Peak(s):  Culebra Peak  -  14,047 feet
Date Posted:  07/11/2010
Date Climbed:   07/10/2010
Author:  emcee smith
 How to Make Culebra Hard Without Really Trying  

How to Make Culebra Hard Without Really Trying
Culebra Peak 7/10/2010

The simple answer to making Culebra challenging is to hike in a dense fog and to never consult a map, guidebook, or printed route, all conveniently left in the car because the hike would be "obvious". This is after we had read that there really is no trail to follow. We all felt foolish.

We ended up on the "Roach Route" by accident and route description memory (blue) and came down a shortcut traverse (green) to the correct route (red). I wish we could say we planned it, as it was pleasant and avoided a long sidehill traverse on the ascent, but it was by accident. Once on the ridge, we were on the correct route to the summit.

A group of hiking buddies from Missouri and Oklahoma invited me on their Culebra trip and I quickly said yes. We met up in San Luis on Friday night, had dinner, and then sat in the hallway of the San Luis Inn drinking beer and reading over the information before heading to bed. Side note: The San Luis Inn is much larger and nicer than I ever would have expected.

We woke up Saturday morning and left the hotel at about 5:15am, arriving at the gate at probably 5:40am. We chatted a bit with other hikers, met Otina (bergsteigen) and Darrin (kansas) and waited for 6am for the gate to open. Once inside, we paid our money, waited for the shotgun start and had a great hoody discussion with Otina and Darrin.

Most folks drove up to the upper trailhead, parked and readied for the hike.

We were the first ones out of the gate, and we so confidently walked downhill to the creek and then up the road to the south, that nobody yelled to us that we were not on the right trail. After reaching a small saddle, the road turns left and drops down below tree line. We realized our mistake, and traversed up and to the left to gain a ridge/bump and took that all the way to the upper correct ridge.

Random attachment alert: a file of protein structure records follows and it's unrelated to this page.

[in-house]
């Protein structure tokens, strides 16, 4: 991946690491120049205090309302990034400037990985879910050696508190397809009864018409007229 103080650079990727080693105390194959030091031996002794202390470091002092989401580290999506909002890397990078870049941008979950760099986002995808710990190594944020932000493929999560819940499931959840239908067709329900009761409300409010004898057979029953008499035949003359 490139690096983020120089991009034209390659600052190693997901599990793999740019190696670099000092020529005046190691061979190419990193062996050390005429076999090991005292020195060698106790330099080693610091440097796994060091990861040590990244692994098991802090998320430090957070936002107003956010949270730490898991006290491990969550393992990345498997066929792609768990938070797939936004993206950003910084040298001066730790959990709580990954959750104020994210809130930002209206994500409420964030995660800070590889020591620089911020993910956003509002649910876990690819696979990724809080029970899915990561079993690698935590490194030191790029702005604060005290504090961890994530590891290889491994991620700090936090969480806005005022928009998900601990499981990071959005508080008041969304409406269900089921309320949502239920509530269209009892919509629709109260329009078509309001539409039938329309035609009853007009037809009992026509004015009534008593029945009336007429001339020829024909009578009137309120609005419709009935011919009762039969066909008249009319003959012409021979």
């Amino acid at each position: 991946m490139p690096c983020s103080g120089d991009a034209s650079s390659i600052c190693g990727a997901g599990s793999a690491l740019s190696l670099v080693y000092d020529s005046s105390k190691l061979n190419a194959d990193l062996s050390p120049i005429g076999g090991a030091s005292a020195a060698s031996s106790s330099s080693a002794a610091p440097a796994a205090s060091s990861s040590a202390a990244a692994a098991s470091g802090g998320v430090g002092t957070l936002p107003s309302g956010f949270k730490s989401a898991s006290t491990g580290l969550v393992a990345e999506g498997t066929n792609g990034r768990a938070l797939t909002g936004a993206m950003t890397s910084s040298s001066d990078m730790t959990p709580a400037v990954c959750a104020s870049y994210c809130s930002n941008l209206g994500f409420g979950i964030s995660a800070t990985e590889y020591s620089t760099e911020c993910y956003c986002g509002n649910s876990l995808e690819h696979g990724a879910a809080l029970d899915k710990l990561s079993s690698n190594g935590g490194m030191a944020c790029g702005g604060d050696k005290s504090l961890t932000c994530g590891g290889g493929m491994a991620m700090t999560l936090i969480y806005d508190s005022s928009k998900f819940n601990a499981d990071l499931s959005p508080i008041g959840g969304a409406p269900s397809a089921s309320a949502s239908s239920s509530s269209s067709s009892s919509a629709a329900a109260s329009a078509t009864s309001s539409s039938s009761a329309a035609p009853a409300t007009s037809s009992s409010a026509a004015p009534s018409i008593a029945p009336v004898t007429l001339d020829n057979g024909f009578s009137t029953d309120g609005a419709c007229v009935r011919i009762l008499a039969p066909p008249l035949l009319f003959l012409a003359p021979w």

Just starting out on the faint ridge before joining the Roach Route

A few other folks had followed us; we hoped we weren't leading them astray

Taking a break, with no clue how much farther up to the ridge

Here the fog lifted a bit and we could see a ways up the slope

Finally we topped out on the ridge, not much to the left (north) of the cairn. It was nice to see that we were back on route.

Looking across the saddle toward the false summit pitch

And heading up

I like this shot looking back on a portion of the narrow ridgeline

We had passed several humps on the way up, and by the time we got here, folks were resting and we thought it was the summit. Again, the route description would have helped. So we are resting/snacking....

...and snapping photos. You can see the dark mass forming behind (and ABOVE) Andrew. Just after snapping this, I informed everyone we were not on the summit.

So we all packed up and made good time to the true summit.